Over the past few years, it's become totally normal for developers to test out their games in public before an official release. The ambiguous status and relative novelty of virtual reality headsets, meanwhile, has made for a chaotic market of VR experiences. Finished games and apps sit often sit alongside exploratory experiments, a situation that's not quite fair to either category.
With the release of Samsung's consumer Gear VR headset, though, Oculus has started organizing its catalog. It's launching a new Oculus Store section called "Oculus Concepts," where developers can advertise new experimental content or unfinished games. A screenshot in Oculus' blog post references experiences like The Night Cafe — an animated room based on Vincent van Gogh's painting of the same name — and short semi-educational action game InMind. The post describes it as a way to find the "bleeding edge" of VR.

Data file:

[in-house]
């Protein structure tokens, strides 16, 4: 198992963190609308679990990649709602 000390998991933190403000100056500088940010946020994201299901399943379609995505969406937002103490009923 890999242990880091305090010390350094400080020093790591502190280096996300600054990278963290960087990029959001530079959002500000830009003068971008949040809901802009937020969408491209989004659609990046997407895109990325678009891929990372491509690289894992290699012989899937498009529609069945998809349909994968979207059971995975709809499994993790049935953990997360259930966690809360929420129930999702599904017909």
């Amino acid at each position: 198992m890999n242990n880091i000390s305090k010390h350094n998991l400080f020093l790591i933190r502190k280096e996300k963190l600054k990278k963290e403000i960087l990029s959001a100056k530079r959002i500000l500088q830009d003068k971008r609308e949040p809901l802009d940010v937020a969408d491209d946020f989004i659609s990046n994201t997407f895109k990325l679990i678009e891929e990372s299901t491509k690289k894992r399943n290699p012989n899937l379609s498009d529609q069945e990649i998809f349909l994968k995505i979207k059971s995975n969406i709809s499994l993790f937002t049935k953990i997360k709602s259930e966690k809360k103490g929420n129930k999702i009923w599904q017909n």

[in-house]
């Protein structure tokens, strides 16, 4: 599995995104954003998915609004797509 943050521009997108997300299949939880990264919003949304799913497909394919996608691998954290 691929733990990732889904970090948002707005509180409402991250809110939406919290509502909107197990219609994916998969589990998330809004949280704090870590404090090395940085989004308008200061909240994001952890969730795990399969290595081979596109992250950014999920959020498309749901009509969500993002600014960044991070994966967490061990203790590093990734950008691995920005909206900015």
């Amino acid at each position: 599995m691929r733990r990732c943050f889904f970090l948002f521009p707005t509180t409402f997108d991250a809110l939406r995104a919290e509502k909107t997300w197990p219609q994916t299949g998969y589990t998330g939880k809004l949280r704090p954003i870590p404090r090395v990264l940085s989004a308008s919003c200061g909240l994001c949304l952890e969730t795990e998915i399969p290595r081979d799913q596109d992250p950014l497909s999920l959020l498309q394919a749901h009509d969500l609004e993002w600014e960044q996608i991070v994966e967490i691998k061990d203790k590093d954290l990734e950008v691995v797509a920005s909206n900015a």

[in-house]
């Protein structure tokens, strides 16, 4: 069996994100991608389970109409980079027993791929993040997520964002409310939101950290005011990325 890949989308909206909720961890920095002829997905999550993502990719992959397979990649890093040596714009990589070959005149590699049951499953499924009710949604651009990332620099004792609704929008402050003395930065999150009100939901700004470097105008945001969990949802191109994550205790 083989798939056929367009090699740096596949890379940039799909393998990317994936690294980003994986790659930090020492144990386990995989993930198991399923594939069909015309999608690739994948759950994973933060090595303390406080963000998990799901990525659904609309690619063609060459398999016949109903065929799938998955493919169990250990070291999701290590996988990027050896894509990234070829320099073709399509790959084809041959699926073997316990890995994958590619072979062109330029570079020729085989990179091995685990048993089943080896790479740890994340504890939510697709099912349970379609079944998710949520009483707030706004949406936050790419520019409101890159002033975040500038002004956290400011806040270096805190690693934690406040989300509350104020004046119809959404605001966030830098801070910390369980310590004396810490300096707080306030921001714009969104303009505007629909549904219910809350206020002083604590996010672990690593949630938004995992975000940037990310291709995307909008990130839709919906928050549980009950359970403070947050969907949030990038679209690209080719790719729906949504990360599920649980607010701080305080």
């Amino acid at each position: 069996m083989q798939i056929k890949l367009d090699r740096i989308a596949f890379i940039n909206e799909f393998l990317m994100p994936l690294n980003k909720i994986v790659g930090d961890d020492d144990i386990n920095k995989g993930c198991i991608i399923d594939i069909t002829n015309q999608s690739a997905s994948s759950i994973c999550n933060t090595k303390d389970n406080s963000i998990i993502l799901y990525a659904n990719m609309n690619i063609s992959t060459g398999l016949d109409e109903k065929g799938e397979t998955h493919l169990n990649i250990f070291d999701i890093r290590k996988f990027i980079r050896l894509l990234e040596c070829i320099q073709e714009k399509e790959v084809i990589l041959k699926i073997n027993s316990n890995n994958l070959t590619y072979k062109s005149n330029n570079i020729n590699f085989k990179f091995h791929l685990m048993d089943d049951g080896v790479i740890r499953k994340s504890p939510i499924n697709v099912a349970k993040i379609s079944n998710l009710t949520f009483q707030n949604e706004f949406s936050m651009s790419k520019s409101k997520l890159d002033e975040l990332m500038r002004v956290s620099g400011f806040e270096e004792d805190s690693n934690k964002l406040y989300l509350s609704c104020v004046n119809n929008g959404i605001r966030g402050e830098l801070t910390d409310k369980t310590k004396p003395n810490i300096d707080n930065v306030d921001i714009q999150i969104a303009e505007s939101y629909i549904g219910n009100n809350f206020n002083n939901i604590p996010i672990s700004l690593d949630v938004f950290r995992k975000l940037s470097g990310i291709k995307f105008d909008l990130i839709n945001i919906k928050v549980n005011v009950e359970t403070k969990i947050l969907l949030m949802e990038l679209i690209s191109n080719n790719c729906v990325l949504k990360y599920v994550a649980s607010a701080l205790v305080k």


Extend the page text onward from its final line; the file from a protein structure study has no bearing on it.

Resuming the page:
Concepts was announced at this year's Connect conference as a successor to Oculus' wide-open Share system, which allows developers to put (almost) any Rift experience up for testing and feedback. After its debut on the Gear VR, Concepts will be coming to the consumer Rift next year. In practice, it looks a lot like Steam's Early Access program, which carves out a space for unfinished games. Incidentally, it's also one of the first times I've heard anyone imply that there's a non-bleeding edge of VR development — but now that the first mainstream headset is out, that might be increasingly true.